• —Dov Frohman (& Robert Howard), Leadership The Hard Way: Why Leadership Can’t Be Taught—
  • And How You Can Learn It Anyway (Chapter 5, “The Soft Skills Of Hard Leadership”)
  • “Most managers spend a great deal of time thinking about what they plan to do, but relatively little time thinking about what they plan not to do. As a result, they become so caught up … in fighting the fires of the moment that they cannot really attend to the long-term threats and risks facing the organization. So the first soft skill of leadership the hard way is to cultivate the perspective of Marcus Aurelius: avoid busyness, free up your time, stay focused on what really matters. Let me put it bluntly: every leader should routinely keep a substantial portion of his or her timeI would say as much as 50 percentunscheduled. … Only when you have substantial ‘slop’ in your schedule—unscheduled time—will you have the space to reflect on what you are doing, learn from experience, and recover from your inevitable mistakes. Leaders without such free time end up tackling issues only when there is an immediate or visible problem. Managers’ typical response to my argument about free time is, ‘That’s all well and good, but there are things I have to do.’ Yet we waste so much time in unproductive activity—it takes an enormous effort on the part of the leader to keep free time for the truly important things.” —Dov Frohman (& Robert Howard), Leadership The Hard Way: Why Leadership Can’t Be Taught—And How You
  • Can Learn It Anyway (Chapter 5, “The Soft Skills Of Hard Leadership”)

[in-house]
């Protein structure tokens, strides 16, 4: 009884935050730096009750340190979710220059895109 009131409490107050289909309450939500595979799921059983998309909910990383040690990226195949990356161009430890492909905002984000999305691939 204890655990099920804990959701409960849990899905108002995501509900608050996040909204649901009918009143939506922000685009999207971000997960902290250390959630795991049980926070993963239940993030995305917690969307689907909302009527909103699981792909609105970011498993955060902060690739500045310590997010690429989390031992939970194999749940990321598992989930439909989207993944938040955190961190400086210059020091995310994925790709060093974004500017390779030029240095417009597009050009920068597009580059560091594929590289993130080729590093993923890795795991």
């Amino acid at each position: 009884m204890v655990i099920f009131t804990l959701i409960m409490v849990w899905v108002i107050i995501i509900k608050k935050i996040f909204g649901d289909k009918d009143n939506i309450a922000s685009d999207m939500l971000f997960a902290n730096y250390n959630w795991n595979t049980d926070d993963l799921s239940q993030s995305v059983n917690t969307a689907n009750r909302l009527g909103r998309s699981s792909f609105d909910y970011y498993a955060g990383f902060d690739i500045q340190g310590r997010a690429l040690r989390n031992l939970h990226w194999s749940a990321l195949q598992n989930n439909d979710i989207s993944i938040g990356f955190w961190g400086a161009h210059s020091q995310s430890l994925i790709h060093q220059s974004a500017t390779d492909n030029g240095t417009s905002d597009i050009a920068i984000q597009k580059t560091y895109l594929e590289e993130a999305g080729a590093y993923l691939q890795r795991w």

• “The Discipline Of Daydreaming”: “Nearly every major decision of my business career was, to some degree, the result of daydreaming. … To be sure, in every case I had to collect a lot of data, do detailed analysis, and make a data-based argument to convince superiors, colleagues and business partners. But that all came later. In the beginning, there was the daydream. By daydreaming, I mean loose, unstructured thinking with no particular goal in mind. … In fact, I think daydreaming is a distinctive mode of cognition especially well suited to the complex, ‘fuzzy’ problems that characterize a more turbulent business environment. … Daydreaming is an effective way of coping with complexity. When a problem has a high degree of complexity, the level of detail can be overwhelming. The more one focuses on the details, the more one risks being lost in them. … Every child knows how to daydream. But many, perhaps most, lose the capacity as they grow up. …” —Dov Frohman (& Robert Howard), Leadership The Hard Way:
  • Why Leadership Can’t Be Taught—And How You Can Learn It Anyway
  • (Chapter 5, “The Soft Skills Of Hard Leadership”)